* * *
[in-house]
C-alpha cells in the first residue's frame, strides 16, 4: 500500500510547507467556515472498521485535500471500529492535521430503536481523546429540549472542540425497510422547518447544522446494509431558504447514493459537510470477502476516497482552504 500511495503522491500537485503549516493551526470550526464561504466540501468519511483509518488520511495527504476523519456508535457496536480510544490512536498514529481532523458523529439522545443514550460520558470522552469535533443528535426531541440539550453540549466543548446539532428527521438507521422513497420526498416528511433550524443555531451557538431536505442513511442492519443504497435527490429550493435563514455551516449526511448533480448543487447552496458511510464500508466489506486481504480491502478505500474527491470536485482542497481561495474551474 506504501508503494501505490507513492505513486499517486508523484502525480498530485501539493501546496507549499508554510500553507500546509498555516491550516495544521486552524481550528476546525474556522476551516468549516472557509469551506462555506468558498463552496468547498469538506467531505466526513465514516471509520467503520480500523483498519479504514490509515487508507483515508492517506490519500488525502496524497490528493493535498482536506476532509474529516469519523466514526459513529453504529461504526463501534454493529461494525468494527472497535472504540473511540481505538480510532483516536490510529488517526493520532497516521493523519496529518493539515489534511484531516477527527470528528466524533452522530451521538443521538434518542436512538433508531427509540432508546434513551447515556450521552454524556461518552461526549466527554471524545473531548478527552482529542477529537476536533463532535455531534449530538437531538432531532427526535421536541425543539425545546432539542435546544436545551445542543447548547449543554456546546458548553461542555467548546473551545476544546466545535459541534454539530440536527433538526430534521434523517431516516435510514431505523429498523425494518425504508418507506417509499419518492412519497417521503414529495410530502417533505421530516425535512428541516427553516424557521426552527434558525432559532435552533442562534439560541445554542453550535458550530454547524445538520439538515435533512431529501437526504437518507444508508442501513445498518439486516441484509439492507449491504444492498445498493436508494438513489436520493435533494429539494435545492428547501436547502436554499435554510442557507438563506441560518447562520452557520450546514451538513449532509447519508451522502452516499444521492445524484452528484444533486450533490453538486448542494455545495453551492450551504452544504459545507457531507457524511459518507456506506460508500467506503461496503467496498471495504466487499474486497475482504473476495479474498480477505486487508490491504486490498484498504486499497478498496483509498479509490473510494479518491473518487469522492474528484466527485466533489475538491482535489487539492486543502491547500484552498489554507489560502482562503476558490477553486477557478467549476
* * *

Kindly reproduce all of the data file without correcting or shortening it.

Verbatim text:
[in-house]
C-alpha cells in the first residue's frame, strides 16, 4: 500500500510547507467556515472498521485535500471500529492535521430503536481523546429540549472542540425497510422547518447544522446494509431558504447514493459537510470477502476516497482552504 500511495503522491500537485503549516493551526470550526464561504466540501468519511483509518488520511495527504476523519456508535457496536480510544490512536498514529481532523458523529439522545443514550460520558470522552469535533443528535426531541440539550453540549466543548446539532428527521438507521422513497420526498416528511433550524443555531451557538431536505442513511442492519443504497435527490429550493435563514455551516449526511448533480448543487447552496458511510464500508466489506486481504480491502478505500474527491470536485482542497481561495474551474 506504501508503494501505490507513492505513486499517486508523484502525480498530485501539493501546496507549499508554510500553507500546509498555516491550516495544521486552524481550528476546525474556522476551516468549516472557509469551506462555506468558498463552496468547498469538506467531505466526513465514516471509520467503520480500523483498519479504514490509515487508507483515508492517506490519500488525502496524497490528493493535498482536506476532509474529516469519523466514526459513529453504529461504526463501534454493529461494525468494527472497535472504540473511540481505538480510532483516536490510529488517526493520532497516521493523519496529518493539515489534511484531516477527527470528528466524533452522530451521538443521538434518542436512538433508531427509540432508546434513551447515556450521552454524556461518552461526549466527554471524545473531548478527552482529542477529537476536533463532535455531534449530538437531538432531532427526535421536541425543539425545546432539542435546544436545551445542543447548547449543554456546546458548553461542555467548546473551545476544546466545535459541534454539530440536527433538526430534521434523517431516516435510514431505523429498523425494518425504508418507506417509499419518492412519497417521503414529495410530502417533505421530516425535512428541516427553516424557521426552527434558525432559532435552533442562534439560541445554542453550535458550530454547524445538520439538515435533512431529501437526504437518507444508508442501513445498518439486516441484509439492507449491504444492498445498493436508494438513489436520493435533494429539494435545492428547501436547502436554499435554510442557507438563506441560518447562520452557520450546514451538513449532509447519508451522502452516499444521492445524484452528484444533486450533490453538486448542494455545495453551492450551504452544504459545507457531507457524511459518507456506506460508500467506503461496503467496498471495504466487499474486497475482504473476495479474498480477505486487508490491504486490498484498504486499497478498496483509498479509490473510494479518491473518487469522492474528484466527485466533489475538491482535489487539492486543502491547500484552498489554507489560502482562503476558490477553486477557478467549476